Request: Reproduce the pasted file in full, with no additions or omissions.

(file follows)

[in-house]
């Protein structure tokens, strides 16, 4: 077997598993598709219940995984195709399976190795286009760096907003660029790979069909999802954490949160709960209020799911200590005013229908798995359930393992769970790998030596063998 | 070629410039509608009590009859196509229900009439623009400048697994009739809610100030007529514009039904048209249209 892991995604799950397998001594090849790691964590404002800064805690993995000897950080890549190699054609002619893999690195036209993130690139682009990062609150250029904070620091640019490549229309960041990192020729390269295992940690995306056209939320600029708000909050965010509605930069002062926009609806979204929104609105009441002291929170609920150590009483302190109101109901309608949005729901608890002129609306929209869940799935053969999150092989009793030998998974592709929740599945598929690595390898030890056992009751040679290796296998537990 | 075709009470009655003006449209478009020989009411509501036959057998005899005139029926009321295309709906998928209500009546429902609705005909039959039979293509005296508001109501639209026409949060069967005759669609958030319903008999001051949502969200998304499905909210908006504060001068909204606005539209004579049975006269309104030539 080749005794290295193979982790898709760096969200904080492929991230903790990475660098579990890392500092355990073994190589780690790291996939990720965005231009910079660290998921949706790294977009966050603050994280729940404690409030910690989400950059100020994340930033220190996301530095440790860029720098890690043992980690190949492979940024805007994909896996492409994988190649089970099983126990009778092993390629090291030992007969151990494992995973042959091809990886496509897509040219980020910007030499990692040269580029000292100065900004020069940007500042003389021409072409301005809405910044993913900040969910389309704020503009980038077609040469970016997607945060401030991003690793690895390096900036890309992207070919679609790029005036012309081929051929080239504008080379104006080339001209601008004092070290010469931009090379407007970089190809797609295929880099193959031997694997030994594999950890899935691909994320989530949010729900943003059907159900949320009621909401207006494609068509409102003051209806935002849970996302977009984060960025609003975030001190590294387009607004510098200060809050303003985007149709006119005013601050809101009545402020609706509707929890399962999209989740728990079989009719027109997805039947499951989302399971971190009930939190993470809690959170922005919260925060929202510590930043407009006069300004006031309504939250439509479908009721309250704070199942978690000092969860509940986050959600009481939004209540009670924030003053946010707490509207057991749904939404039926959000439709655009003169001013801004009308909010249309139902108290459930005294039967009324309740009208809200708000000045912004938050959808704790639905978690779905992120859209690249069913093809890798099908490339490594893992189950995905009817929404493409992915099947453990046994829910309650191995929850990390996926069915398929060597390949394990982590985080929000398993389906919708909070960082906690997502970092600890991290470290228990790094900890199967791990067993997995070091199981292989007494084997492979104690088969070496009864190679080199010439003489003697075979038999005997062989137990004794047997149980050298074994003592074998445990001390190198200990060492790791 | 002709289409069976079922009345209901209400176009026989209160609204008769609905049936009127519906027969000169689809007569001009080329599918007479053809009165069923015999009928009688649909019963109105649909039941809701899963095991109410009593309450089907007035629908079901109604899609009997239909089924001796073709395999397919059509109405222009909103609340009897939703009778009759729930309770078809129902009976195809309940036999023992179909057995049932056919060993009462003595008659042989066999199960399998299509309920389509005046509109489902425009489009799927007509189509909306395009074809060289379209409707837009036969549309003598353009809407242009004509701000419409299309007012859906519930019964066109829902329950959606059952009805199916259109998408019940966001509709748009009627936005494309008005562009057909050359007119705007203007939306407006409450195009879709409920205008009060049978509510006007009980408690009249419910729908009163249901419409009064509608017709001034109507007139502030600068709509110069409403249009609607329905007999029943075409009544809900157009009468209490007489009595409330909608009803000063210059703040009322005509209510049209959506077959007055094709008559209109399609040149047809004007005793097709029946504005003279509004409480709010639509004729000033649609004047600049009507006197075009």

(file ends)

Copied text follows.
[in-house]
């Protein structure tokens, strides 16, 4: 077997598993598709219940995984195709399976190795286009760096907003660029790979069909999802954490949160709960209020799911200590005013229908798995359930393992769970790998030596063998 | 070629410039509608009590009859196509229900009439623009400048697994009739809610100030007529514009039904048209249209 892991995604799950397998001594090849790691964590404002800064805690993995000897950080890549190699054609002619893999690195036209993130690139682009990062609150250029904070620091640019490549229309960041990192020729390269295992940690995306056209939320600029708000909050965010509605930069002062926009609806979204929104609105009441002291929170609920150590009483302190109101109901309608949005729901608890002129609306929209869940799935053969999150092989009793030998998974592709929740599945598929690595390898030890056992009751040679290796296998537990 | 075709009470009655003006449209478009020989009411509501036959057998005899005139029926009321295309709906998928209500009546429902609705005909039959039979293509005296508001109501639209026409949060069967005759669609958030319903008999001051949502969200998304499905909210908006504060001068909204606005539209004579049975006269309104030539 080749005794290295193979982790898709760096969200904080492929991230903790990475660098579990890392500092355990073994190589780690790291996939990720965005231009910079660290998921949706790294977009966050603050994280729940404690409030910690989400950059100020994340930033220190996301530095440790860029720098890690043992980690190949492979940024805007994909896996492409994988190649089970099983126990009778092993390629090291030992007969151990494992995973042959091809990886496509897509040219980020910007030499990692040269580029000292100065900004020069940007500042003389021409072409301005809405910044993913900040969910389309704020503009980038077609040469970016997607945060401030991003690793690895390096900036890309992207070919679609790029005036012309081929051929080239504008080379104006080339001209601008004092070290010469931009090379407007970089190809797609295929880099193959031997694997030994594999950890899935691909994320989530949010729900943003059907159900949320009621909401207006494609068509409102003051209806935002849970996302977009984060960025609003975030001190590294387009607004510098200060809050303003985007149709006119005013601050809101009545402020609706509707929890399962999209989740728990079989009719027109997805039947499951989302399971971190009930939190993470809690959170922005919260925060929202510590930043407009006069300004006031309504939250439509479908009721309250704070199942978690000092969860509940986050959600009481939004209540009670924030003053946010707490509207057991749904939404039926959000439709655009003169001013801004009308909010249309139902108290459930005294039967009324309740009208809200708000000045912004938050959808704790639905978690779905992120859209690249069913093809890798099908490339490594893992189950995905009817929404493409992915099947453990046994829910309650191995929850990390996926069915398929060597390949394990982590985080929000398993389906919708909070960082906690997502970092600890991290470290228990790094900890199967791990067993997995070091199981292989007494084997492979104690088969070496009864190679080199010439003489003697075979038999005997062989137990004794047997149980050298074994003592074998445990001390190198200990060492790791 | 002709289409069976079922009345209901209400176009026989209160609204008769609905049936009127519906027969000169689809007569001009080329599918007479053809009165069923015999009928009688649909019963109105649909039941809701899963095991109410009593309450089907007035629908079901109604899609009997239909089924001796073709395999397919059509109405222009909103609340009897939703009778009759729930309770078809129902009976195809309940036999023992179909057995049932056919060993009462003595008659042989066999199960399998299509309920389509005046509109489902425009489009799927007509189509909306395009074809060289379209409707837009036969549309003598353009809407242009004509701000419409299309007012859906519930019964066109829902329950959606059952009805199916259109998408019940966001509709748009009627936005494309008005562009057909050359007119705007203007939306407006409450195009879709409920205008009060049978509510006007009980408690009249419910729908009163249901419409009064509608017709001034109507007139502030600068709509110069409403249009609607329905007999029943075409009544809900157009009468209490007489009595409330909608009803000063210059703040009322005509209510049209959506077959007055094709008559209109399609040149047809004007005793097709029946504005003279509004409480709010639509004729000033649609004047600049009507006197075009």